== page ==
**René Aïd, François Barjon, Christine Vialas**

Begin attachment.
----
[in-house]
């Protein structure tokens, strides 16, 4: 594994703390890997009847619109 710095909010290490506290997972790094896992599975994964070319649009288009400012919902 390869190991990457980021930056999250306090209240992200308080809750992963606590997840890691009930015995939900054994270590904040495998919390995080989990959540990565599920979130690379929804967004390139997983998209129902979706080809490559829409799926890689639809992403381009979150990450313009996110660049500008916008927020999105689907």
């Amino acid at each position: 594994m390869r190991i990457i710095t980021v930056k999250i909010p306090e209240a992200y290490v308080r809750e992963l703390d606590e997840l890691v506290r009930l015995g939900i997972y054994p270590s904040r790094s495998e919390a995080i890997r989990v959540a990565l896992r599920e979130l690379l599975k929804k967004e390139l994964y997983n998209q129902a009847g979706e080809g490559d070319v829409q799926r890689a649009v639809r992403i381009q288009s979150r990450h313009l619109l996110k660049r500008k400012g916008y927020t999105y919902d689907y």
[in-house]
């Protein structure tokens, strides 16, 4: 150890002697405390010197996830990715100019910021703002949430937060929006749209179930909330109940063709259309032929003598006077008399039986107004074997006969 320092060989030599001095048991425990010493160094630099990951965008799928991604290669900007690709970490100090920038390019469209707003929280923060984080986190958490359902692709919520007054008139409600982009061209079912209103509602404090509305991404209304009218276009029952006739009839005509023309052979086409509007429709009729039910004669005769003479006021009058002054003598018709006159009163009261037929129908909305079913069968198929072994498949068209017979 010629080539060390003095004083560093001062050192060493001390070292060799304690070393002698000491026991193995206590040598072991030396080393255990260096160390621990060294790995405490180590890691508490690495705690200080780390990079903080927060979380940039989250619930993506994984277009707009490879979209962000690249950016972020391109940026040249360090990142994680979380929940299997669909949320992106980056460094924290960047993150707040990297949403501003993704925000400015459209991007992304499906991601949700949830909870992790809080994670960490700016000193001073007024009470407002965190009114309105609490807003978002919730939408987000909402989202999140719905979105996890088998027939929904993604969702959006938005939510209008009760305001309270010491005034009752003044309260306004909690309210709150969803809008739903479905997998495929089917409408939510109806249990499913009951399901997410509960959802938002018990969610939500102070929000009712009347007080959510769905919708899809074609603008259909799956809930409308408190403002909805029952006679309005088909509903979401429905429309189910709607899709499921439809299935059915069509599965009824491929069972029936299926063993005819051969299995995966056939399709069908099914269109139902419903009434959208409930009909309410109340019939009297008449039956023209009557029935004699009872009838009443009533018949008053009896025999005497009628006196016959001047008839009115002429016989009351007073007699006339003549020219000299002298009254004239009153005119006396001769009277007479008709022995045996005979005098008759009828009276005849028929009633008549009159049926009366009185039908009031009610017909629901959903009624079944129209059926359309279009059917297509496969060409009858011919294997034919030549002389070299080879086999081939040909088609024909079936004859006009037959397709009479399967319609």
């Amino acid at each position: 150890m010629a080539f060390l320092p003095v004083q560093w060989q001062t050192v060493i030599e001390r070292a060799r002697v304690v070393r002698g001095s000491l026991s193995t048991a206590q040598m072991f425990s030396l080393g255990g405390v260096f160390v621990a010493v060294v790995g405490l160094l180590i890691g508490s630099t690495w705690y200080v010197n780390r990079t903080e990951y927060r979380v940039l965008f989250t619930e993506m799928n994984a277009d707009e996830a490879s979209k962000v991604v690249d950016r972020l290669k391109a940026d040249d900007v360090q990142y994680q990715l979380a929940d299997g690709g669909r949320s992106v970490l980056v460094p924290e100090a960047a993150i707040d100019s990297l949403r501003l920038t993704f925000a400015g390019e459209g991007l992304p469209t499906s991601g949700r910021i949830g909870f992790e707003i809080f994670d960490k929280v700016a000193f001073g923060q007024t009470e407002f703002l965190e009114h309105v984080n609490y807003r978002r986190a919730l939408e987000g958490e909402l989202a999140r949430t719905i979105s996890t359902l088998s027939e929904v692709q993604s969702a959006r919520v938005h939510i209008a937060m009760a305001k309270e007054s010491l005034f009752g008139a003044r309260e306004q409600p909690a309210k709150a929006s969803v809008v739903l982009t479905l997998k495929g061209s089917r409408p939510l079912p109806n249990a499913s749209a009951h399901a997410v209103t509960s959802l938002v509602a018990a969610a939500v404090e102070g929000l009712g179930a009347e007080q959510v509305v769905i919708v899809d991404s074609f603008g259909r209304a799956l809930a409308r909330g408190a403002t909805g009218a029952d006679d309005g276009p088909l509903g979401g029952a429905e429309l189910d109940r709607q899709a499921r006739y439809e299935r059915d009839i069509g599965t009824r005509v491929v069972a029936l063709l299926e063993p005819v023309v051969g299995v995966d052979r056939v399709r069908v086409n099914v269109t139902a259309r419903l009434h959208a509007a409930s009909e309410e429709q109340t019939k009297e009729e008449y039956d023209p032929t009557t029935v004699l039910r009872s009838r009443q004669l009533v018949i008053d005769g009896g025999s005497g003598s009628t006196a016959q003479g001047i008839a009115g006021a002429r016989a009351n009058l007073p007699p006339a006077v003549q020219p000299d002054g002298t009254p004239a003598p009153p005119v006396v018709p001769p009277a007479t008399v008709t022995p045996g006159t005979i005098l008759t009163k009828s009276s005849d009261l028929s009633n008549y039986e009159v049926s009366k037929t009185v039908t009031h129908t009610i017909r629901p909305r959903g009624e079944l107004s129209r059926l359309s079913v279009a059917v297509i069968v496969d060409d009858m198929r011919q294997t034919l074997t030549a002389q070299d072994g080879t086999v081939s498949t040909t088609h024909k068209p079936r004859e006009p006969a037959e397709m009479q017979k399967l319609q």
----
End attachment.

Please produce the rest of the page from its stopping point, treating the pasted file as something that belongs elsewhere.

This paper proposes a market-based method to provide a selling price for long-term contract on electricity market. In market-based approaches, one searches to fulfil a given long-term commitment only by selling and buying available futures contracts on the market. The price of the contract is then given by the cost of the best available hedging strategy. Here, the hedging strategy is based on rolling futures of the longest maturity, i.e. successively selling and buying back the futures with the same maturity. To implement this rollover strategy, we extend a two-factor model of the forward curve to be able to model prices for newly quoted contracts. Prices for new maturities are generated with a random process. Since this whole modelling process results in an incomplete market, the price for the long-term contract is defined by a risk criterion. The standard Value at Risk measure is used. The efficiency of this methodology is assessed both using Monte-Carlo simulations and a real life experiment of what would have occurred if this method had been applied in the past. We show that, in standard market conditions, a mid-term contract between five to ten years maturity base load contract can be sold at a 95% risk level with a premium not exceeding 5% of the current price of the longest futures maturity. We also show that liquidity constraints do not increase signficantly this risk premium.